After stopping for lunch at a small café, Adrian decided we should check to see if we had a confirmation for our new hostel booking. Rather than pop into an internet café I suggested we just walk over there. Good thing too because there was no reservation for us. Gulp. But when the clerk checked the emails she realized that someone had forgotten to enter it into the computer. So she did her best to find us a room - actually she found us three rooms. One for each of the night we were booked in. But because of the error she was charging a nice low rate. While I was clearing that up, Adrian fixated on the poster for the soccer game the next day. Boca Jr. the most infamous team in South America was playing and the hostel arranged travel, food, drink and ticket packages. It was expensive but I had promised him for the last 8 months that we’d do it. Unfortunately, we didn’t have enough cash to pay for the tickets. So out we headed to the nearest bank machine 8 blocks away. Halfway back to the hostel, a police motorcade stopped traffic. I expected a visiting dignitary but it was a bus load of soccer players. The visiting team had just arrived in town. I took this as a good sign about tomorrow’s game and felt less cranky about the cash we were about to fork over. After booking our tickets, we took are tired feet back to the hostel, deciding that we'd done enough sightseeing for the day.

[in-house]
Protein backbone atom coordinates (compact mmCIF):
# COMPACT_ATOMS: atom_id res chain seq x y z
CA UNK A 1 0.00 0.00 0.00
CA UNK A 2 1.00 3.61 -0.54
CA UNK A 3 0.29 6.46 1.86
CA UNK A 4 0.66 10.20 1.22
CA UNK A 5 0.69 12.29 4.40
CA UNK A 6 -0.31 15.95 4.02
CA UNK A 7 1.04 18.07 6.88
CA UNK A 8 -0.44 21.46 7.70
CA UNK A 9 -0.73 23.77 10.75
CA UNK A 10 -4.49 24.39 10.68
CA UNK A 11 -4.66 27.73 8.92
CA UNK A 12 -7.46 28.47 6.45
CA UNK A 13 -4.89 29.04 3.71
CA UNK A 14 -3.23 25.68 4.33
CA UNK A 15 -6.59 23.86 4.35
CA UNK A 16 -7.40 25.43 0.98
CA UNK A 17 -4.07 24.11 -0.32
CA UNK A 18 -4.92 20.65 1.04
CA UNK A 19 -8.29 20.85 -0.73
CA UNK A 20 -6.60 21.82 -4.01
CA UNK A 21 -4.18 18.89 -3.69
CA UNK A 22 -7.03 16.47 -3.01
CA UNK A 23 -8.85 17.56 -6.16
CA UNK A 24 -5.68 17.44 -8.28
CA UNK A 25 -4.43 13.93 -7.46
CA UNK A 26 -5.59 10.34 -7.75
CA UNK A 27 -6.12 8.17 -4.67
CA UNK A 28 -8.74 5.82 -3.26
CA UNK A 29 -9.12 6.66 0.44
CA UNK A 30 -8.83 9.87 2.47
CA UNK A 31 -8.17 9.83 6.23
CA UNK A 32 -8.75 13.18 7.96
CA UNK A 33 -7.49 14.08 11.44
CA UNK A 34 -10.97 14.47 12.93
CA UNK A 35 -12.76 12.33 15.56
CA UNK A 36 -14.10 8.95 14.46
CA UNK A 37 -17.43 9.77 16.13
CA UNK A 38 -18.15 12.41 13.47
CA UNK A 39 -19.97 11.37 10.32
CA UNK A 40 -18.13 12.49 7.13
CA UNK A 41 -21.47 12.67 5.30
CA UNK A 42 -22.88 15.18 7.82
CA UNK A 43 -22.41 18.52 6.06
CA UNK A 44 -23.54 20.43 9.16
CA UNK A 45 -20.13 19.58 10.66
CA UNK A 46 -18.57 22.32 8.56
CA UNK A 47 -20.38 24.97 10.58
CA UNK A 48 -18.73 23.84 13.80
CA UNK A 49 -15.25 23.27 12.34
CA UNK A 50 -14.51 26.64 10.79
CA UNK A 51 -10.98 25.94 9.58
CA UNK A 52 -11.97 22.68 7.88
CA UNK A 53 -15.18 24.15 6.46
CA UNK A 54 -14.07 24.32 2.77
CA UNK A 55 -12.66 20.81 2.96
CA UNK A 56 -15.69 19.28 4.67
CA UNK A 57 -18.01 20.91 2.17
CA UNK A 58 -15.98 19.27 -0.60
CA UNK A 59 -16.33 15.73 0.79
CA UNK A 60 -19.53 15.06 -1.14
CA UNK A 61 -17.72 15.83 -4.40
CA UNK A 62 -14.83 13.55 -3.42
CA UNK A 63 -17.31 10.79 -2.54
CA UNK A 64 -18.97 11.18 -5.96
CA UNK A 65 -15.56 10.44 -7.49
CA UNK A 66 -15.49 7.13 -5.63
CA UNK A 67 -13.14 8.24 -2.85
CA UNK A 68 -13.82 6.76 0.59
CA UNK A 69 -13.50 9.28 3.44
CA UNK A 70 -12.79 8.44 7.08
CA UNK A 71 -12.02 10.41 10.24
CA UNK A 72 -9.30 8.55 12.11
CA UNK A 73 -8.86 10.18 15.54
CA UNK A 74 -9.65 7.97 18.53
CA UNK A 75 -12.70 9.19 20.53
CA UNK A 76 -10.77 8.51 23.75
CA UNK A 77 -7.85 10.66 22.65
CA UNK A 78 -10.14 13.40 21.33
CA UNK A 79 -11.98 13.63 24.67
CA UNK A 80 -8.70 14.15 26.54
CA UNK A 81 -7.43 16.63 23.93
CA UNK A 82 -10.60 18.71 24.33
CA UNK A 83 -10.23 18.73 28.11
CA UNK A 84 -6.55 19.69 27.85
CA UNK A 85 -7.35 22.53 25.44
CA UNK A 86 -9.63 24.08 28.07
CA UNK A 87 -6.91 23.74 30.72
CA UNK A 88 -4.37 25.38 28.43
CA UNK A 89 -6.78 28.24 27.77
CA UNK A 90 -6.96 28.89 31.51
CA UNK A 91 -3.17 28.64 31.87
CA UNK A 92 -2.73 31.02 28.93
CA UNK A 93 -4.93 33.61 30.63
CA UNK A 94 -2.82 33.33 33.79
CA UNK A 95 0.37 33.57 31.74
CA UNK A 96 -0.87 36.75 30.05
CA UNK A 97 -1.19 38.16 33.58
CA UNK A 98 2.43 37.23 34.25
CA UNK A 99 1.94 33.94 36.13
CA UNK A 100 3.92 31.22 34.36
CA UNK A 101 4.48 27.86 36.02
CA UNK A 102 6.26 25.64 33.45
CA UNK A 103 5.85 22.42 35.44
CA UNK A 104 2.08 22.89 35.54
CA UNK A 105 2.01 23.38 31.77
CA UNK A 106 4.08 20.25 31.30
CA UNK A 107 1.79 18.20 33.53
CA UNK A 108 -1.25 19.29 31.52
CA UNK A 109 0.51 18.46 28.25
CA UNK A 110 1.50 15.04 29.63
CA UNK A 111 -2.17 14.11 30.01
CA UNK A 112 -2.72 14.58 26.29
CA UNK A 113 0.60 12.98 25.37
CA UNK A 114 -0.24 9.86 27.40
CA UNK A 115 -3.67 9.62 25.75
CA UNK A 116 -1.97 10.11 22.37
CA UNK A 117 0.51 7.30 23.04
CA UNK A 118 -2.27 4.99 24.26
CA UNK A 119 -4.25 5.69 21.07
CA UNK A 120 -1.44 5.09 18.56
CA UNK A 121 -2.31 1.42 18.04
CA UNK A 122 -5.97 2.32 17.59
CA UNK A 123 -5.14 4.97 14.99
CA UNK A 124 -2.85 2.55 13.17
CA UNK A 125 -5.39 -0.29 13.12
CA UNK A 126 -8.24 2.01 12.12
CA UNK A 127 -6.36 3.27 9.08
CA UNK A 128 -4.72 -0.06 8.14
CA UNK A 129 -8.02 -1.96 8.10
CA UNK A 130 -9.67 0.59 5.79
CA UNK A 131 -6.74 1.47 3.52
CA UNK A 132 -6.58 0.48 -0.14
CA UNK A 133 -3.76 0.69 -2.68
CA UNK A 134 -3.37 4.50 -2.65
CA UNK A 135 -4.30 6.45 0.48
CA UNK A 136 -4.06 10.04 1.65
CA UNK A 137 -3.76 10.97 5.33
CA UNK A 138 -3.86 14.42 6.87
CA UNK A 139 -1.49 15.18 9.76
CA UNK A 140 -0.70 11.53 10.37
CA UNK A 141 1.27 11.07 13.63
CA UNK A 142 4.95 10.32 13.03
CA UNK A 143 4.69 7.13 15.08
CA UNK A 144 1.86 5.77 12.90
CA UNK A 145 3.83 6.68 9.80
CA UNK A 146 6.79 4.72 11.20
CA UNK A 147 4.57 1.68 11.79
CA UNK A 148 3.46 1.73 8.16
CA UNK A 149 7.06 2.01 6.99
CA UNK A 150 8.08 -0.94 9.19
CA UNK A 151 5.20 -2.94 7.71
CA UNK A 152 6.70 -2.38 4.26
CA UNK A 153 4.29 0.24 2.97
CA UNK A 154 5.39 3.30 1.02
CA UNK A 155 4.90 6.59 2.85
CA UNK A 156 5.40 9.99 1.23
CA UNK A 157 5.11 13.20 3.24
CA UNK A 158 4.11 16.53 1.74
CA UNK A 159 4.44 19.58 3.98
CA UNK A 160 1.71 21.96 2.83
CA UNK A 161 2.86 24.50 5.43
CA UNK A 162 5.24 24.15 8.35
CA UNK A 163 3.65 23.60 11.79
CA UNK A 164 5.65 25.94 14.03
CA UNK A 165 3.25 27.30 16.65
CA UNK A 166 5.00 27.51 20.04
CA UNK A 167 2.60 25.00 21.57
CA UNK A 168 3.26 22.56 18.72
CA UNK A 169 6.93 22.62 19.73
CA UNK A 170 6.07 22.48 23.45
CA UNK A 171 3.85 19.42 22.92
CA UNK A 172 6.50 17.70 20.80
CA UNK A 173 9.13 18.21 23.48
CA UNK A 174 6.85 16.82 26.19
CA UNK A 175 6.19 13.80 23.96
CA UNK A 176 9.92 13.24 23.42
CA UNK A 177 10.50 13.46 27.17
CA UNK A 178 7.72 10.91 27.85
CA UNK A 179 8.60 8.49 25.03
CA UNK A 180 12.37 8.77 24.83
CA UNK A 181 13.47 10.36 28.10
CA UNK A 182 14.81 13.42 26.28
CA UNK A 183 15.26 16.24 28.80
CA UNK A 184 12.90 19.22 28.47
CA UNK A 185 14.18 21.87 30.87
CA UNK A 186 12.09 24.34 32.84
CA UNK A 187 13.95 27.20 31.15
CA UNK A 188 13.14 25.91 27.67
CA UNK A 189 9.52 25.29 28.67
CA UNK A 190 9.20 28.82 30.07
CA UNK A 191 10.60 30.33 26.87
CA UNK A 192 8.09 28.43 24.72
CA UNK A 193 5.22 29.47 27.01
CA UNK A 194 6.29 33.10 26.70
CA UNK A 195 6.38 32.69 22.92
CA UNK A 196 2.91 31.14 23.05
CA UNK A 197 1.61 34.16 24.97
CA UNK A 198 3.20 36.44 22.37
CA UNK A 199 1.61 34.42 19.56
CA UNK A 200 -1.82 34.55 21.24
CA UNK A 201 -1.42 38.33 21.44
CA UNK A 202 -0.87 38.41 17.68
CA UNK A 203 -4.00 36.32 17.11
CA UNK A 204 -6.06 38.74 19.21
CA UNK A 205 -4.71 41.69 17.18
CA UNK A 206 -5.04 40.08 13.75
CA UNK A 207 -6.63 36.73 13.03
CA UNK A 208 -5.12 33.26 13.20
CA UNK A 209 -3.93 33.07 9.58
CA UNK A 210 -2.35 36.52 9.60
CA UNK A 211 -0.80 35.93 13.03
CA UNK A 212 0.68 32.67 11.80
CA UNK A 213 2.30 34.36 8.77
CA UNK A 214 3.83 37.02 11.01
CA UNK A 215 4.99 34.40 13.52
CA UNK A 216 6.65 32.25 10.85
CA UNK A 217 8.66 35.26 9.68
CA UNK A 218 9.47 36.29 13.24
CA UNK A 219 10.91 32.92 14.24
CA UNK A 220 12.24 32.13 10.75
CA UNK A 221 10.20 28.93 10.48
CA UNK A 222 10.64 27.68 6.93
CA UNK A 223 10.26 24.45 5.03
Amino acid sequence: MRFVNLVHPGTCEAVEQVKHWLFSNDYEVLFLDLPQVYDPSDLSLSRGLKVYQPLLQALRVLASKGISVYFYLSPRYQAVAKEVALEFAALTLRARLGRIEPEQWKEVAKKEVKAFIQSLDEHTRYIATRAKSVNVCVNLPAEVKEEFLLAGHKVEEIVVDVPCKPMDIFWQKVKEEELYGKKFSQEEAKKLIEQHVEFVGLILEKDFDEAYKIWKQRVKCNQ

When it came time for dinner Adrian informed me that he wanted steak – an easy choice and rather derigeur in BsAs. Except with hundreds of cafes, restaurants and parrillas just outside the hostel doors, choosing one was overwhelming. So I let the internet make up our minds then headed out to local institution, El Desnivel for some steak. The place opened at 7:30 but even showing up at 8:15 we were the first ones there. (It’s a good thing we’re leaving soon because I don’t think we’ll ever get into this eating at 10pm thing.) All the reviews talked about the cheap prices, but the owners of El Desnivel had obviously read them too and decided him didn't want to be the lowest priced option out there. Our loss once again. Although when I tell you huge steaks were under $10 you’ll lose all sympathy for me. Looking for a deal we settled on the 2 person special: Bife de chirozo rellando a papas espanoles. Now that seemed to read “t-bone steak stuffed in Spanish potatoes” which didn't make much sense. I chalked this up to my bad Spanish and assumed it was steak with some sort of stuffed potato dish. So we ordered it. 20 minutes later a giant pile of stuff was placed in front of us. I can only describe it as Argentinean poutine. 40 ounces of steak shoved in a pile of home fries and smothered in a layer of ham and cheese and covered with a sauce/stew of tomatoes, mushrooms, peppers, and eggplant. I guess my Spanish was okay after all. As messy as it looked, it was pretty darn tasty and more than two people could possibly eat. The picture up above is only half of the original pile to give you some idea of our ordeal. We did the best we could before having to ask for a bucket or refuse a wafer thin mint ;) . Our day wasn’t culturally filling but we were most definitely absolutely positively full.